During the Civil Rights Movement, there were essentially two messages (or paradigms) being offered to black Americans. One was that of the Rev. Dr. Martin Luther King Jr., which demanded social equality for blacks and envisioned an America in which ethnicity was a non-issue with regard to opportunity, social interaction and human relationships. The path was nonviolent civil disobedience.
The other message was that of militancy, if not the outright militancy advocated by radical organizations such as the Black Panther Party, a militancy wherein peaceful resistance and civil disobedience were viewed as weak, ineffectual paths to equality. Perpetual mistrust of whites (despite the millions of those who were advocating for blacks’ civil rights) was encouraged, as well as cynicism, bitterness and anger over the past mistreatment of blacks.
This line of thinking was most famously advocated by Malcolm X, the black activist who was slain in 1964. Prior to his pilgrimage to Mecca, his stock in trade consisted of such phrases as “The common enemy is the white man,” to whom he often referred as a “blue-eyed devil.” He apparently met white, blue-eyed Muslims when he went to Mecca, so he began to moderate his Anglophobic rhetoric a bit.
After Malcolm’s death, some black nationalist organizations such as the Black Panther Party made good on the violence, however. While they claimed to want equal rights, their actions made it clear that they were far more interested in seeing “white America” burn.
Since most Americans at the time still adhered to Judeo-Christian, Western concepts of human decency, they embraced the tenets of Dr. King’s message over the idea that militant blacks had a right to murder and mayhem as reparation for blacks’ collective suffering.
There is an exception to this, a very important one that explains why the state of race relations is as it is today in America.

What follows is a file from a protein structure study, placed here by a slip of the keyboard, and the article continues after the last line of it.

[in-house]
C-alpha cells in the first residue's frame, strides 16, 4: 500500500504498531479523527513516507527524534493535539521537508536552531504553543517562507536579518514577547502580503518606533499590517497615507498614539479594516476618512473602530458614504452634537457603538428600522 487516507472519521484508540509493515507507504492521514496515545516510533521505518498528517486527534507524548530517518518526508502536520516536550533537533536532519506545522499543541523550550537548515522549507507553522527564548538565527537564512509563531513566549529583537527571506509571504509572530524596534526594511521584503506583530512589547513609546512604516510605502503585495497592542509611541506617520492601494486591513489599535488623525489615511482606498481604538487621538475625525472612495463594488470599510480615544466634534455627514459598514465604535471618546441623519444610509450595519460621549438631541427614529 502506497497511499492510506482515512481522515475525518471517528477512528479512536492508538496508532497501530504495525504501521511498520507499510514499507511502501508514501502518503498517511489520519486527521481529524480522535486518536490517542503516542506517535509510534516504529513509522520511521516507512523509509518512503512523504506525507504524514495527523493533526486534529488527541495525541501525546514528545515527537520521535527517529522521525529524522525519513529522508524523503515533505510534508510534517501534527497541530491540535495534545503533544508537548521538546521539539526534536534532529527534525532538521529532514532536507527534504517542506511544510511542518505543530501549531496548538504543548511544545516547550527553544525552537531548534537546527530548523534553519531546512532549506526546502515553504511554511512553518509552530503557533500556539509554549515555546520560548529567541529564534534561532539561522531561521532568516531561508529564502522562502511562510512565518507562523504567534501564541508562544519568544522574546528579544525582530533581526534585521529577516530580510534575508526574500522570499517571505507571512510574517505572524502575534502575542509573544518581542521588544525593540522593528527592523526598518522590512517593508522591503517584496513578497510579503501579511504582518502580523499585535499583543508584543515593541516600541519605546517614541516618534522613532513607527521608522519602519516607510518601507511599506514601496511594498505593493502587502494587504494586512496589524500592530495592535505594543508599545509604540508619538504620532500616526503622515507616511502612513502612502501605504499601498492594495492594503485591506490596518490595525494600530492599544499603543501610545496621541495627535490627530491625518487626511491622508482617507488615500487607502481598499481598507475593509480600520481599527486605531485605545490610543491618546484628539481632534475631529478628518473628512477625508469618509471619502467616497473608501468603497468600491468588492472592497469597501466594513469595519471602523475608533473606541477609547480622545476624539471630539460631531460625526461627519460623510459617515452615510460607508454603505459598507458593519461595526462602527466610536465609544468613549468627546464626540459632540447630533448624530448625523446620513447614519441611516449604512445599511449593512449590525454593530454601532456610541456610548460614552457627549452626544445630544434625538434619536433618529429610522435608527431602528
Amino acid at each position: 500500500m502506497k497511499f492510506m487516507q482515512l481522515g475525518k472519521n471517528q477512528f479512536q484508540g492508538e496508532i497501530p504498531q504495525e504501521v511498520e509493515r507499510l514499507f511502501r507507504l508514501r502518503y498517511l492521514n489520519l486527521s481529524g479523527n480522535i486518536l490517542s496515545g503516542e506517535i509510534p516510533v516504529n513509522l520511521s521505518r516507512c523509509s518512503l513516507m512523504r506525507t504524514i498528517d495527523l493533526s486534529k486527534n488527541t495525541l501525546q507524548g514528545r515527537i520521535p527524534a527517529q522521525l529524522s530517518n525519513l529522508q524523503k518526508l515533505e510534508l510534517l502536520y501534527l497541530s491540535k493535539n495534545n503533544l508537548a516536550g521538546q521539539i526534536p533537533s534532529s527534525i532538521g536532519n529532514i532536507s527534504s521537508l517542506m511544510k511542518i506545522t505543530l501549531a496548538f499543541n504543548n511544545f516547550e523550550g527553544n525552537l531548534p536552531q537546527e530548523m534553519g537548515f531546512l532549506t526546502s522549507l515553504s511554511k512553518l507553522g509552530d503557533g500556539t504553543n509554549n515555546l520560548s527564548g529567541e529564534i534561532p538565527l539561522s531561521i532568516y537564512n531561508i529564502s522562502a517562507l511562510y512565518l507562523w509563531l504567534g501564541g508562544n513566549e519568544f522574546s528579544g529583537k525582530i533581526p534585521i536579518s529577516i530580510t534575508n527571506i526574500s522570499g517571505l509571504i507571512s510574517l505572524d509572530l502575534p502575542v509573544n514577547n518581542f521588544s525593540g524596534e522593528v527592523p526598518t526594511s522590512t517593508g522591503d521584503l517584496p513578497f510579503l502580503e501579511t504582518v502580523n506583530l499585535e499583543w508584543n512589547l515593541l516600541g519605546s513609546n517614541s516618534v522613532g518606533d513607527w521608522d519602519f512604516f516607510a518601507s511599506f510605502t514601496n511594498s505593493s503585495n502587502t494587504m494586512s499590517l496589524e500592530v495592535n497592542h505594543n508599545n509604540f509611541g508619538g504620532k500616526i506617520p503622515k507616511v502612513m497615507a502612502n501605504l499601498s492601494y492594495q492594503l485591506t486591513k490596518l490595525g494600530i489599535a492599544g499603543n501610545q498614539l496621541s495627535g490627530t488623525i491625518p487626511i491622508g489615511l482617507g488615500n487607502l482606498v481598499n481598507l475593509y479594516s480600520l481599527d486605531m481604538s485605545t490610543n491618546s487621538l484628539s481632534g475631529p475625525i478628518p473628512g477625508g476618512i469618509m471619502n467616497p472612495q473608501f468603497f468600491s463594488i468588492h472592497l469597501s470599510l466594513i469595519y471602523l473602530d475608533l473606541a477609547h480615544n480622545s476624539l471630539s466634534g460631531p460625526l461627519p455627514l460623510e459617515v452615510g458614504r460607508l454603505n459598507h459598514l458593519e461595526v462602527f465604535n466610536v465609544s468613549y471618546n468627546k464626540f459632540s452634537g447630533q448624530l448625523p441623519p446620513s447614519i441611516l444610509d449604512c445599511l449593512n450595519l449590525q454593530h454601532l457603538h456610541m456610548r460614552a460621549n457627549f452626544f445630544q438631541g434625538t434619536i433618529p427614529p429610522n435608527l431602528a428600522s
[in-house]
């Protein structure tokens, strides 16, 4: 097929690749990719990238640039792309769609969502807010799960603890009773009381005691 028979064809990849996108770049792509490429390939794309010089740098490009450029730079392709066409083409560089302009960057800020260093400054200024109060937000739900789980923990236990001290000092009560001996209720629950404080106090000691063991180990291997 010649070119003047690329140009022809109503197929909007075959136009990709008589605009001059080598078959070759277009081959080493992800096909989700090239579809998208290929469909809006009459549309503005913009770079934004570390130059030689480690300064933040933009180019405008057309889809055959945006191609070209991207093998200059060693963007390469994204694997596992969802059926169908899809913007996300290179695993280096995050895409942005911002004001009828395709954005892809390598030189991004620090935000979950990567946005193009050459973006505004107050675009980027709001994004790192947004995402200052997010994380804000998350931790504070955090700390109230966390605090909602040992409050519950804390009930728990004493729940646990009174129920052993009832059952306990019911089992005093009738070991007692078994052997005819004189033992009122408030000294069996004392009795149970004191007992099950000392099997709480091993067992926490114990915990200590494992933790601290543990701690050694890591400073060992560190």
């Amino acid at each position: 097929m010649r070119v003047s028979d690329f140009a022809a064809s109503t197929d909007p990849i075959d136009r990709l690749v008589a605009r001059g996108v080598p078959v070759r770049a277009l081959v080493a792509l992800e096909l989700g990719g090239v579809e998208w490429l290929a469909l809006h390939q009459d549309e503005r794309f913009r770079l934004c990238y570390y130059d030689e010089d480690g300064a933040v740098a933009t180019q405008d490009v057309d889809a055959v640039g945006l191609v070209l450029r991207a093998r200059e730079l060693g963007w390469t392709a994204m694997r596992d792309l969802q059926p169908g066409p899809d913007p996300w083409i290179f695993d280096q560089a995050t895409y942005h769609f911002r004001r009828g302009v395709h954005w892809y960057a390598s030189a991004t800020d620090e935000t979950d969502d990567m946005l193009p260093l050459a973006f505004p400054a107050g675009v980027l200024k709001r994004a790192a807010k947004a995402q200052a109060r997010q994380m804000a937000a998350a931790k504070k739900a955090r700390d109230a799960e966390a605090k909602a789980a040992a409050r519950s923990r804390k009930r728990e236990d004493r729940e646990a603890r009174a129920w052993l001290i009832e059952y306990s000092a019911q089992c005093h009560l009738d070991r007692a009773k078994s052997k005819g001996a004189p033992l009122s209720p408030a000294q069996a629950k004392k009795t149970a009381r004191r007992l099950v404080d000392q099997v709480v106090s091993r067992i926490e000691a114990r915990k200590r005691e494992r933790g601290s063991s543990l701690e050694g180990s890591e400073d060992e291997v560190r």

As I have discussed before, there were those who had certain motivations for advancing the idea that despite all of the changes that have taken place regarding worldviews and institutions in America with regard to race relations, America remained an institutionally racist nation. For some it has been a monetary issue; for others it has been one of political power, whether we’re talking about Marxists or less radical statist elites.
In any case, this idea was successfully advanced and inculcated into the worldview of many black Americans in the years since the Civil Rights Movement. Thus, there are millions of blacks in America who, even if they purport to be adherents to Dr. King’s message, cling to the cynicism, mistrust and, yes, even the hatred in which the 1960s black nationalists simmered. They have been taught to believe that blacks will never be able to trust whites on any meaningful level, because (as those in the Nation of Islam actually teach) whites are genetically predisposed to oppress other ethnic groups. Never mind that Africans, Arabs and Asians have historically oppressed and enslaved far more individuals than Europeans have – in fact, they’re still at it.
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